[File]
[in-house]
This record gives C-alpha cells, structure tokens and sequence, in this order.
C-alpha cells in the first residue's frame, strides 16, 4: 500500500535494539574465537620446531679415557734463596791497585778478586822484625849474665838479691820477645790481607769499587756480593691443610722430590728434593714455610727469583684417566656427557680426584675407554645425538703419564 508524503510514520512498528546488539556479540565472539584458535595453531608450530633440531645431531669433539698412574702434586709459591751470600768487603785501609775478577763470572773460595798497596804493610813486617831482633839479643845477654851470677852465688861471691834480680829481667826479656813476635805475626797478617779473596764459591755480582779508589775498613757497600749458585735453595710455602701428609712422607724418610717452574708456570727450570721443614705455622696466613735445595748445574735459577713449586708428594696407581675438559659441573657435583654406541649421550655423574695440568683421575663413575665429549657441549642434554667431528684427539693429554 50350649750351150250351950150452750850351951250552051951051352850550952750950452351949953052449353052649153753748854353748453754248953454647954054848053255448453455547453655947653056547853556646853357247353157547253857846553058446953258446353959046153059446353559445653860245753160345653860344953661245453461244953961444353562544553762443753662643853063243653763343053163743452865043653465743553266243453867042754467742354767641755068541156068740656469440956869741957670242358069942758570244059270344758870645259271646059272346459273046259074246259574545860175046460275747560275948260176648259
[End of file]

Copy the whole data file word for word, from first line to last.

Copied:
[in-house]
This record gives C-alpha cells, structure tokens and sequence, in this order.
C-alpha cells in the first residue's frame, strides 16, 4: 500500500535494539574465537620446531679415557734463596791497585778478586822484625849474665838479691820477645790481607769499587756480593691443610722430590728434593714455610727469583684417566656427557680426584675407554645425538703419564 508524503510514520512498528546488539556479540565472539584458535595453531608450530633440531645431531669433539698412574702434586709459591751470600768487603785501609775478577763470572773460595798497596804493610813486617831482633839479643845477654851470677852465688861471691834480680829481667826479656813476635805475626797478617779473596764459591755480582779508589775498613757497600749458585735453595710455602701428609712422607724418610717452574708456570727450570721443614705455622696466613735445595748445574735459577713449586708428594696407581675438559659441573657435583654406541649421550655423574695440568683421575663413575665429549657441549642434554667431528684427539693429554 50350649750351150250351950150452750850351951250552051951051352850550952750950452351949953052449353052649153753748854353748453754248953454647954054848053255448453455547453655947653056547853556646853357247353157547253857846553058446953258446353959046153059446353559445653860245753160345653860344953661245453461244953961444353562544553762443753662643853063243653763343053163743452865043653465743553266243453867042754467742354767641755068541156068740656469440956869741957670242358069942758570244059270344758870645259271646059272346459273046259074246259574545860175046460275747560275948260176648259